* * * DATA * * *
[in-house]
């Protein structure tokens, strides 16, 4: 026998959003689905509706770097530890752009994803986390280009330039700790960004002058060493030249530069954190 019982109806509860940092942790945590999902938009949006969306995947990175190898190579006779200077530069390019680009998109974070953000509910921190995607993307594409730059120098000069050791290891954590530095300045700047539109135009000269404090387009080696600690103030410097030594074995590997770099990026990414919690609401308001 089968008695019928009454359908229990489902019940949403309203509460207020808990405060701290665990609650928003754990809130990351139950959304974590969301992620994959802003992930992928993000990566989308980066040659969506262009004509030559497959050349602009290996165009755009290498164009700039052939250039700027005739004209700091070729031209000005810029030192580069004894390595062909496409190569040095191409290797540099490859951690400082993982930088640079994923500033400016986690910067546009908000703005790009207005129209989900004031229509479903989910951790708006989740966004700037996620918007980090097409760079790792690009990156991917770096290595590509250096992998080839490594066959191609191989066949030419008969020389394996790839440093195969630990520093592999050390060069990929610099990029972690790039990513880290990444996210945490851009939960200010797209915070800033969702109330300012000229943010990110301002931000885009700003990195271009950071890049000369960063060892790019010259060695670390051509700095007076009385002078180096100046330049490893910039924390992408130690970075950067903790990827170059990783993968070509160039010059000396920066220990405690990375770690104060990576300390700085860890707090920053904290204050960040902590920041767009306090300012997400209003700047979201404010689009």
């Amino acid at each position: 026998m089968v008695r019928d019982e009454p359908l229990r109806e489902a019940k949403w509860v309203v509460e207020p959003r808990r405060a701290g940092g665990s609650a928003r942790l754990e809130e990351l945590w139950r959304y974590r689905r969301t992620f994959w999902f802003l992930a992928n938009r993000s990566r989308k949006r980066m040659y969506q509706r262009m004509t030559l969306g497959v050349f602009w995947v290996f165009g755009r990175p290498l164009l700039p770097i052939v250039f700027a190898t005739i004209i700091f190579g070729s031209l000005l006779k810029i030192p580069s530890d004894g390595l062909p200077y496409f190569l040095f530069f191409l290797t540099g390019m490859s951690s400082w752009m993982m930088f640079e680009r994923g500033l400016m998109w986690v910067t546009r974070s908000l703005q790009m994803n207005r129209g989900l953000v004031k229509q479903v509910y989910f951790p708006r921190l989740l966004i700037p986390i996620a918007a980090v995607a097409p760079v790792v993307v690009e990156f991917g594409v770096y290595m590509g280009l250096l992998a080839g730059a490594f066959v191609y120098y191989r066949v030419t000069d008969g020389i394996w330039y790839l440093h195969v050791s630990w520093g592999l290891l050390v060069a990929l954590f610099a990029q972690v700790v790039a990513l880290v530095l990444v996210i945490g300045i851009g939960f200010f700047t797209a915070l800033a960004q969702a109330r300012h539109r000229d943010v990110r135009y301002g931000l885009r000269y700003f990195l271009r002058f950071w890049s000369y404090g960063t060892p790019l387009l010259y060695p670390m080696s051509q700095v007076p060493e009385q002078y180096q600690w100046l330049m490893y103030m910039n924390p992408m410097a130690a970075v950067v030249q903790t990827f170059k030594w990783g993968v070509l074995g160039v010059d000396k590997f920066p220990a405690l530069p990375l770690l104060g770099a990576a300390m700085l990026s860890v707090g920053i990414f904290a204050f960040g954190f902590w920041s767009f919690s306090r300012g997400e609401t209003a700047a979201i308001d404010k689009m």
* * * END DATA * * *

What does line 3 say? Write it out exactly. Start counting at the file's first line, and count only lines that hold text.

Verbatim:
């Amino acid at each position: 026998m089968v008695r019928d019982e009454p359908l229990r109806e489902a019940k949403w509860v309203v509460e207020p959003r808990r405060a701290g940092g665990s609650a928003r942790l754990e809130e990351l945590w139950r959304y974590r689905r969301t992620f994959w999902f802003l992930a992928n938009r993000s990566r989308k949006r980066m040659y969506q509706r262009m004509t030559l969306g497959v050349f602009w995947v290996f165009g755009r990175p290498l164009l700039p770097i052939v250039f700027a190898t005739i004209i700091f190579g070729s031209l000005l006779k810029i030192p580069s530890d004894g390595l062909p200077y496409f190569l040095f530069f191409l290797t540099g390019m490859s951690s400082w752009m993982m930088f640079e680009r994923g500033l400016m998109w986690v910067t546009r974070s908000l703005q790009m994803n207005r129209g989900l953000v004031k229509q479903v509910y989910f951790p708006r921190l989740l966004i700037p986390i996620a918007a980090v995607a097409p760079v790792v993307v690009e990156f991917g594409v770096y290595m590509g280009l250096l992998a080839g730059a490594f066959v191609y120098y191989r066949v030419t000069d008969g020389i394996w330039y790839l440093h195969v050791s630990w520093g592999l290891l050390v060069a990929l954590f610099a990029q972690v700790v790039a990513l880290v530095l990444v996210i945490g300045i851009g939960f200010f700047t797209a915070l800033a960004q969702a109330r300012h539109r000229d943010v990110r135009y301002g931000l885009r000269y700003f990195l271009r002058f950071w890049s000369y404090g960063t060892p790019l387009l010259y060695p670390m080696s051509q700095v007076p060493e009385q002078y180096q600690w100046l330049m490893y103030m910039n924390p992408m410097a130690a970075v950067v030249q903790t990827f170059k030594w990783g993968v070509l074995g160039v010059d000396k590997f920066p220990a405690l530069p990375l770690l104060g770099a990576a300390m700085l990026s860890v707090g920053i990414f904290a204050f960040g954190f902590w920041s767009f919690s306090r300012g997400e609401t209003a700047a979201i308001d404010k689009m």